Mood Board allows artists, designers and other creative professionals a quick way to organize their concept documentation. Using a self contained single-document approach keeps all of your assets are exactly where you expect them to be on a per-project basis. No tags required!
Move and scale your content into just right position to convey a narrative thread or progression. Control opacity of items to create interesting juxtapositions quickly between two more more assets.
Set the background of the board to any number of interpretive colors based on the average color of all images on the board, any single image or the most unique color in the entire board. Non-destructively invert the color to make your assets leap off the screen.
Changes in Version 1.2
- (Fixed) There was a layer sorting issue that I wasn’t aware of until the most recent update. When you sorted layers using Send to Back / Bring to Front Mood Board was erroneously mixing up the layer order when exporting images.
- (Improvement) Fixing layer sorting on export also exposed a few data model issues that makes sorting layers more consistent and faster overall now.
- (Feature) Added the ability to pan over an infinite canvas. Mood Board doesn’t require that you set artificial document bounds and will allow you to place assets wherever you want at whatever size you want.
- (Feature) After implementing the ability to pan the document it became immediately obvious that we needed to be able to Zoom as well. Mood Board now has full, animated zooming and panning!
- (Feature) Several options have been added to make zooming fast and simple. Select an item and use Command+Option+Zero to focus the zoom on just that item (great for illustrators using source references.) Command+Zero to view at 100%.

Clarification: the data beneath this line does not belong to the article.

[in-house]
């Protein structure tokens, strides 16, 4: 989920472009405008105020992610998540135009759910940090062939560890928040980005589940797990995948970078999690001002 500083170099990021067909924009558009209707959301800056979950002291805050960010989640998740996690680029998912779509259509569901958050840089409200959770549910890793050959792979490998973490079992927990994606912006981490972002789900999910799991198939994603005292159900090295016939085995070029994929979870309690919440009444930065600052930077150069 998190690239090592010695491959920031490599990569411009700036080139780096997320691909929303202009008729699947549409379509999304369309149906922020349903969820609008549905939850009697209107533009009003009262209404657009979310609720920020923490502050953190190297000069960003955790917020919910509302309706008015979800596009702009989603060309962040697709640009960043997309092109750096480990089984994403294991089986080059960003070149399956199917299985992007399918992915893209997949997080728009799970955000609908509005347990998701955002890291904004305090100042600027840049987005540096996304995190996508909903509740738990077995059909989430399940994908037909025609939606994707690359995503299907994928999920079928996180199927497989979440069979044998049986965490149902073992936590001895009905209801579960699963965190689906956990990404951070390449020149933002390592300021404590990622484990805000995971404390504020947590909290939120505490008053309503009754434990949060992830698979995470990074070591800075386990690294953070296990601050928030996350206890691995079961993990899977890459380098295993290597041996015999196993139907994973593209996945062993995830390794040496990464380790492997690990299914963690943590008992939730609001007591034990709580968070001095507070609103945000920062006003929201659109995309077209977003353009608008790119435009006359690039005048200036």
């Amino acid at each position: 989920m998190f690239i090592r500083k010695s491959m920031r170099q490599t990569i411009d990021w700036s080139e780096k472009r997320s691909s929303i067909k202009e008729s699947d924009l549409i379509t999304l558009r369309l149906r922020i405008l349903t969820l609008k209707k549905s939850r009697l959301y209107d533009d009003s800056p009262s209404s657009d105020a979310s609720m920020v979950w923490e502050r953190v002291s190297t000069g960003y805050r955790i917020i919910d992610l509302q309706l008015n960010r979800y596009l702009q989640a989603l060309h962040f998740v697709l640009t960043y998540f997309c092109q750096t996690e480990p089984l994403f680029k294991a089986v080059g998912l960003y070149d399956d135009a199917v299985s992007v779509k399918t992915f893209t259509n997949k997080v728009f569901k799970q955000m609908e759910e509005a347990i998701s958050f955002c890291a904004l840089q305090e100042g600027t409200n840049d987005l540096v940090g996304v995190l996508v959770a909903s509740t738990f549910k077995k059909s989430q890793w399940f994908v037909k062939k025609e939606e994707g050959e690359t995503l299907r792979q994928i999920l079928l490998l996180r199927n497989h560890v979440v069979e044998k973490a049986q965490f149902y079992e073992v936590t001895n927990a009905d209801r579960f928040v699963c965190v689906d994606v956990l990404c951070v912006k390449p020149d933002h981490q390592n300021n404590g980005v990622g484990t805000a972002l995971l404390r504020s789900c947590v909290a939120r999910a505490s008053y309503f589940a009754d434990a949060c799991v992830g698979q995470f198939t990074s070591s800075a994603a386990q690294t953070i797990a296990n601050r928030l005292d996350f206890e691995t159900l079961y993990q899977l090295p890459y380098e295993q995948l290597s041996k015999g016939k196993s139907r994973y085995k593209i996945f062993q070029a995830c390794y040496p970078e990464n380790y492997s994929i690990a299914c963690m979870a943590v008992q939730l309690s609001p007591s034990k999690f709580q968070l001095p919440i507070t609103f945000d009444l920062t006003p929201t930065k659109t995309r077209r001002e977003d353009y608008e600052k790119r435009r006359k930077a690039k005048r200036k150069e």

- (Feature) You can now group assets together into a selection set. This is really simple but very helpful in organizing boards with larger numbers of assets on them. Simply select a few assets and hit Command+G (Command+Shift+U to ungroup.)
- (Feature) We use the default selection color specified in your system settings for Mood Board (I like Orange.) When you make a group, we use an inverse color to indicate that the item you have selected is a little different from normal. When you select a mixture of grouped and non-grouped items, we use the median color between the default selection color of your system and the inverse hue of that same specification.
- (Feature) Implemented Masking! This is a huge feature to add this early in the application development cycle but now that I have added it I totally know it’s the right thing to do. Simply select an asset on your board and hit Edit (Command+E) to open the metadata panel. Masking options are currently limited to basic shapes but we’ll be adding arbitrary paths very soon. Current Mask types are:
- Oval - A circular mask based on the aspect ratio of the image.
- Square - An inset rectangular mask that can optionally have rounded corners.
- Diamond - A parallelogram based on the aspect ratio of the asset.
- (Feature) Flip Assets! You can now flip assets quickly on your board using the metadata editor for an individual node.